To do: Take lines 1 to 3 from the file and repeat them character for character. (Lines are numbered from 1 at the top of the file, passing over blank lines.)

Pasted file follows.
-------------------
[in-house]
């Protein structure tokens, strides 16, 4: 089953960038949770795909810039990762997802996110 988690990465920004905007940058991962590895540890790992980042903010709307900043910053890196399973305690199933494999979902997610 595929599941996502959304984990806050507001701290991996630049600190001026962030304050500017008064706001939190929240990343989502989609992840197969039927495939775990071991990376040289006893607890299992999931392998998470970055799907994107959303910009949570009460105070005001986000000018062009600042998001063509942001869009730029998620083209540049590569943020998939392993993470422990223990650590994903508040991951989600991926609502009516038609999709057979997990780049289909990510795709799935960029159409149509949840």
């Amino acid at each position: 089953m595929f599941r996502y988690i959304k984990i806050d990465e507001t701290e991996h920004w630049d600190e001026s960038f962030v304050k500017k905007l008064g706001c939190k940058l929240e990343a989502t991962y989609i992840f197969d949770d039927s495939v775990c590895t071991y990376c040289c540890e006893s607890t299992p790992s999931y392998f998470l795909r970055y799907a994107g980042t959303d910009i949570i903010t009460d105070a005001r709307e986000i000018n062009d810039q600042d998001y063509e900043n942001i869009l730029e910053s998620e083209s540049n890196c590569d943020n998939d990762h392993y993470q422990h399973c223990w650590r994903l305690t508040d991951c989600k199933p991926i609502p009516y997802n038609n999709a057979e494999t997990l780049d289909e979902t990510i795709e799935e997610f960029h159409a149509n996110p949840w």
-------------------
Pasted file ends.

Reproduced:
[in-house]
């Protein structure tokens, strides 16, 4: 089953960038949770795909810039990762997802996110 988690990465920004905007940058991962590895540890790992980042903010709307900043910053890196399973305690199933494999979902997610 595929599941996502959304984990806050507001701290991996630049600190001026962030304050500017008064706001939190929240990343989502989609992840197969039927495939775990071991990376040289006893607890299992999931392998998470970055799907994107959303910009949570009460105070005001986000000018062009600042998001063509942001869009730029998620083209540049590569943020998939392993993470422990223990650590994903508040991951989600991926609502009516038609999709057979997990780049289909990510795709799935960029159409149509949840």
């Amino acid at each position: 089953m595929f599941r996502y988690i959304k984990i806050d990465e507001t701290e991996h920004w630049d600190e001026s960038f962030v304050k500017k905007l008064g706001c939190k940058l929240e990343a989502t991962y989609i992840f197969d949770d039927s495939v775990c590895t071991y990376c040289c540890e006893s607890t299992p790992s999931y392998f998470l795909r970055y799907a994107g980042t959303d910009i949570i903010t009460d105070a005001r709307e986000i000018n062009d810039q600042d998001y063509e900043n942001i869009l730029e910053s998620e083209s540049n890196c590569d943020n998939d990762h392993y993470q422990h399973c223990w650590r994903l305690t508040d991951c989600k199933p991926i609502p009516y997802n038609n999709a057979e494999t997990l780049d289909e979902t990510i795709e799935e997610f960029h159409a149509n996110p949840w």